Great DIY projects are often easy to do at home, but many require tools and space that you may not have. Put simply, a hackerspace (or hackspace) is a shared workspace where you can tackle DIY projects you wouldn't normally be able to because you don't have the space or materials.
For example, among all of the other cool things at this year's Maker Faire in San Francisco, educator and Mythbusters host Adam Savage delivered an eloquent argument in support of the DIY community (embedded at the top of this post), not only because it offers a creative outlet, but because DIY projects encourage critical thinking. To find a local hackerspace, head over to Hackerspaces.org, a community-maintained wiki with an always up-to-date list of locations around the globe you can join.
Finding a space is easy, but finding out whether it's the right space for you is a different issue.
Whether you want to sell your work on Etsy or you just want to build your own desk, or maybe make it height adjustable, most hackerspaces will have the tools to help you customize your gear to your needs, or build something from scratch that's better than anything you could get at a store.
Just because you don't have a basement workshop doesn't mean you don't get to scratch your DIY itch.


Very often, those spaces are loaded with tools, training classes, and other experienced members willing to help you get your projects off the ground.
People who are just getting started will benefit from various educational opportunities like classes and workshops, and the act of designing, building and creating are incredible ways of building confidence. If you've been looking for a way to do just that, or you just wish you had a place to go to work on your pet project, a hackerspace is for you. Check out the events list to see if the hackerspaces near you are hosting anything you'd be interested in. Normally we have to suck it up and live with what we have, but being a member at a hackerspace means you don't have to settle for the things you buy or see on store shelves as they are. Odds are there's a hackerspace in your community, stocked with tools, plenty of space, safety gear, and knowledgeable people willing to help you.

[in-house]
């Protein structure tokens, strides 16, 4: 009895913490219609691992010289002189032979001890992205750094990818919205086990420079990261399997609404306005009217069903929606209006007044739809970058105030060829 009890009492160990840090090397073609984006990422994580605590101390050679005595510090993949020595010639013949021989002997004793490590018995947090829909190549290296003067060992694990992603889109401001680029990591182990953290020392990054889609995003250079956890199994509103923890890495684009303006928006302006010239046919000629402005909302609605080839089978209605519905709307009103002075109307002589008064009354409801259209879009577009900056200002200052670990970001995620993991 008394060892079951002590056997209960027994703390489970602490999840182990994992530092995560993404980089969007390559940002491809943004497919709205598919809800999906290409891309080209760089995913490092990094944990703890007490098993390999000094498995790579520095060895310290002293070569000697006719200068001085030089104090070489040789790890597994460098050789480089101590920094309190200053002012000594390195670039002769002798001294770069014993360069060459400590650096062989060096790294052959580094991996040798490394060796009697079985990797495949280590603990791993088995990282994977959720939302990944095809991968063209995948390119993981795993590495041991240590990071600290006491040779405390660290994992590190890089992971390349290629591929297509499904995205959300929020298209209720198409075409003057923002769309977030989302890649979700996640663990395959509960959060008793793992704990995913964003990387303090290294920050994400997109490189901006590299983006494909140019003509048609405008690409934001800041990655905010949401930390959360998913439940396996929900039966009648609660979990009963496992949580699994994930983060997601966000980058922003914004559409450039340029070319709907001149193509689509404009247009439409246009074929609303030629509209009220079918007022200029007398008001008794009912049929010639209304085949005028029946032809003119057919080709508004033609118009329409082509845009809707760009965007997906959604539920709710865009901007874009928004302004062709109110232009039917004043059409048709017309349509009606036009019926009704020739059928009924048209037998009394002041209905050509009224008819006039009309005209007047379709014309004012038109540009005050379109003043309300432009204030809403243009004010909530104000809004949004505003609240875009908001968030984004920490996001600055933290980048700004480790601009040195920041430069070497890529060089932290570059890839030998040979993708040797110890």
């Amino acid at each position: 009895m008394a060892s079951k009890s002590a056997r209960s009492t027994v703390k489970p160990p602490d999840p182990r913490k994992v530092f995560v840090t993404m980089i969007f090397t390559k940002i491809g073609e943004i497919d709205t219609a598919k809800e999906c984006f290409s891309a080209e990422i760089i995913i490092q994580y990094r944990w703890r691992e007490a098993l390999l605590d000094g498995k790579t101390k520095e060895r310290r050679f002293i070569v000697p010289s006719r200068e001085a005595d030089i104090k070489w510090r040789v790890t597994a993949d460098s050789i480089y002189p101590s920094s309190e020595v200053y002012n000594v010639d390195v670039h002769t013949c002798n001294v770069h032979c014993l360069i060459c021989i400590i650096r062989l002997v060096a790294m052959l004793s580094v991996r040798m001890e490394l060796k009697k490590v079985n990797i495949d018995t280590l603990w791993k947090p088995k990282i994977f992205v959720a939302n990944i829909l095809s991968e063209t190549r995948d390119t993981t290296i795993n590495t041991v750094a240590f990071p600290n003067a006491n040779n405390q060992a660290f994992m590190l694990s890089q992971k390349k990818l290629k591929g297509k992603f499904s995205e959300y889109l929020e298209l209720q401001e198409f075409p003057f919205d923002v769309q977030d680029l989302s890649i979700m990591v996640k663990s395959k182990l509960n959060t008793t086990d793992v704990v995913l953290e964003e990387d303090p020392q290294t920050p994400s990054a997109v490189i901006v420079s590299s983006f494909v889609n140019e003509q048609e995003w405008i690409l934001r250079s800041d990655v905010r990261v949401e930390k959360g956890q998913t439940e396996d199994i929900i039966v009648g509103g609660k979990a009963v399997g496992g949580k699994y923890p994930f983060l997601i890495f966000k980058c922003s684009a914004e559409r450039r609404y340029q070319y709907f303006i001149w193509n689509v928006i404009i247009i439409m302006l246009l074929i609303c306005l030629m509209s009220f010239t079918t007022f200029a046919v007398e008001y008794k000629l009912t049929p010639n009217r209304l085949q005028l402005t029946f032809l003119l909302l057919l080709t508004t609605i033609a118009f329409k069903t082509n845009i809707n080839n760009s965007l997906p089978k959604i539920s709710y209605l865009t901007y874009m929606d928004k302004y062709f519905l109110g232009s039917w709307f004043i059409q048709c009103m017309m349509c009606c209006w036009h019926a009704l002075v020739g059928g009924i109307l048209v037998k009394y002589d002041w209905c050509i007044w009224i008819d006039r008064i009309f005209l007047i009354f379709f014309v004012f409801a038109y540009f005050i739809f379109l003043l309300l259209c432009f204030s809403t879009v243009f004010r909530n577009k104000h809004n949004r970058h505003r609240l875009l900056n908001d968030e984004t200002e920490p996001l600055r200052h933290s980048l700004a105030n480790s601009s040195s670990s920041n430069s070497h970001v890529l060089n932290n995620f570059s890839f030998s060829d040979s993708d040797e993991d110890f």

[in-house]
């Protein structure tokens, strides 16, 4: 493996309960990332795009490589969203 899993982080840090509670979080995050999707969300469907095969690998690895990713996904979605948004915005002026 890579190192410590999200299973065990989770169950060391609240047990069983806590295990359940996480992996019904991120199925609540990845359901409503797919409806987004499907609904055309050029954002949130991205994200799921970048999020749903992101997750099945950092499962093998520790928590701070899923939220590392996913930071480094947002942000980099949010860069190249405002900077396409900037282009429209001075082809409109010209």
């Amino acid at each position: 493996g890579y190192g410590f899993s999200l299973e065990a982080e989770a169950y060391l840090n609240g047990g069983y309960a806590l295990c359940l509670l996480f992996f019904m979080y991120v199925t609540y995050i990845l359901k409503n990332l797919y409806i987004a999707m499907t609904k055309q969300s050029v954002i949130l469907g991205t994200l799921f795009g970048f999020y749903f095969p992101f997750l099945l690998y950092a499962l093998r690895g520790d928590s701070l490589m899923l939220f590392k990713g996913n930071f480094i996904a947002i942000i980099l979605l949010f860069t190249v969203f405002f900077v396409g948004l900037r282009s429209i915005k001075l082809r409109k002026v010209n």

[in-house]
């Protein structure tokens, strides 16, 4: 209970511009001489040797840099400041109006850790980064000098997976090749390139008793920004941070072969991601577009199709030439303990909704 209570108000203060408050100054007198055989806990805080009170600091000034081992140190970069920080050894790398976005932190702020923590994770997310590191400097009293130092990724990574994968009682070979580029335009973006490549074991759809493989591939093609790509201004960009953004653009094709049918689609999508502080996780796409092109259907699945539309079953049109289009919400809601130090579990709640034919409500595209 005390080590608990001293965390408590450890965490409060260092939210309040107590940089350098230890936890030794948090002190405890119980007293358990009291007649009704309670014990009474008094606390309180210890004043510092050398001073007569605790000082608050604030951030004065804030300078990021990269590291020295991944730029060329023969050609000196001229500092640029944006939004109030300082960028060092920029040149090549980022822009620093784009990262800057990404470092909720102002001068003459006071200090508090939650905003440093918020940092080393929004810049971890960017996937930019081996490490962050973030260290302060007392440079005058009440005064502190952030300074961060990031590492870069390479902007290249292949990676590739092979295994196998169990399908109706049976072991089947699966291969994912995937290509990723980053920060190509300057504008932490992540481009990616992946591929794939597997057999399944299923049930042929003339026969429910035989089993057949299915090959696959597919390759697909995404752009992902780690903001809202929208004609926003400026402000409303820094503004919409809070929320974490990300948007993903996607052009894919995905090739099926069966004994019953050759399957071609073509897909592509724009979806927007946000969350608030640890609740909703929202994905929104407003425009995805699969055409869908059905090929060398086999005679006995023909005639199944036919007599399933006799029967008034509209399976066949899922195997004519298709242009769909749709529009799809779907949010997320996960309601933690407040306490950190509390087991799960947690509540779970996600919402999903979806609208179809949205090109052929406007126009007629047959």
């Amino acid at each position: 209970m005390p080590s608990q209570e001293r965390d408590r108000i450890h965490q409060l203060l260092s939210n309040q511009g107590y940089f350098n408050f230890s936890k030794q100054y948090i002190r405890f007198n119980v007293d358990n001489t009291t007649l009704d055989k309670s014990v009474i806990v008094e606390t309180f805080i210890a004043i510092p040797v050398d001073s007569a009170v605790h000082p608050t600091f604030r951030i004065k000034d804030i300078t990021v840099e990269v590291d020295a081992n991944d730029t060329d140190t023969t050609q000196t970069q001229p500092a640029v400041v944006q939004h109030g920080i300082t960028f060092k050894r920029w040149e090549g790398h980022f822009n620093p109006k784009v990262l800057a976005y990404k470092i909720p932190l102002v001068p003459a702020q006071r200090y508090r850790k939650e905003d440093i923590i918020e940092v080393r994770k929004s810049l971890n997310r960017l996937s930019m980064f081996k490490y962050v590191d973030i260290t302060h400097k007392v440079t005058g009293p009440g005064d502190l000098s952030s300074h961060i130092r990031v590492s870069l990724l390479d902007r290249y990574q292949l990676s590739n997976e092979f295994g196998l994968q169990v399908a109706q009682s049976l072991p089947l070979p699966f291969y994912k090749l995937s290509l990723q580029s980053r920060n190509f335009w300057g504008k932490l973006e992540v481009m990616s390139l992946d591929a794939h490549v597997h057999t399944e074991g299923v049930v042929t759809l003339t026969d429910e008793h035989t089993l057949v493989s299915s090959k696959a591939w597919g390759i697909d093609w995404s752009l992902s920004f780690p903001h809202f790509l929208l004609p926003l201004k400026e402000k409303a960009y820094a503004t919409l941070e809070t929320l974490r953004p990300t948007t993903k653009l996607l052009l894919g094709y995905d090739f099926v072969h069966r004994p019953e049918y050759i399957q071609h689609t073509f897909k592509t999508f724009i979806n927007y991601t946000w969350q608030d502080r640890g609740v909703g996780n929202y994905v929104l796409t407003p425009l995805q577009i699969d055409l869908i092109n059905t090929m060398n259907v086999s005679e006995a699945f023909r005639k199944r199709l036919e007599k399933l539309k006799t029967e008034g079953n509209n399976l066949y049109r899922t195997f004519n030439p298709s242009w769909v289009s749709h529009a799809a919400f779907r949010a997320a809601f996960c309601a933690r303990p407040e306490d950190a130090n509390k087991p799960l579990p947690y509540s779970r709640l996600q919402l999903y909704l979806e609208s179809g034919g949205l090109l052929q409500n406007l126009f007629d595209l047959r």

Whether you're hacking IKEA furniture or making your own electronics, a hackerspace can provide you with everything you need to get started, as long as you bring the materials, the idea, and the motivation to make it happen.


Make sure to visit your local space's web site to find out what type of space they are, how to become a member, and what dues they may charge. Reach out to the space's management and find out how you can get involved.See if you can visit before you sign up so you can get a feel for the location. You can tweak to your heart's content, experiment with new projects, and let the DIY enthusiast in you bloom. Best of all, if you don't know how to make your idea real, there's probably someone there who can help you learn.
Photo by Nottingham Hackspace.Let them know what types of projects you're interested in working on, and ask if the hackerspace is well suited to those types of projects.



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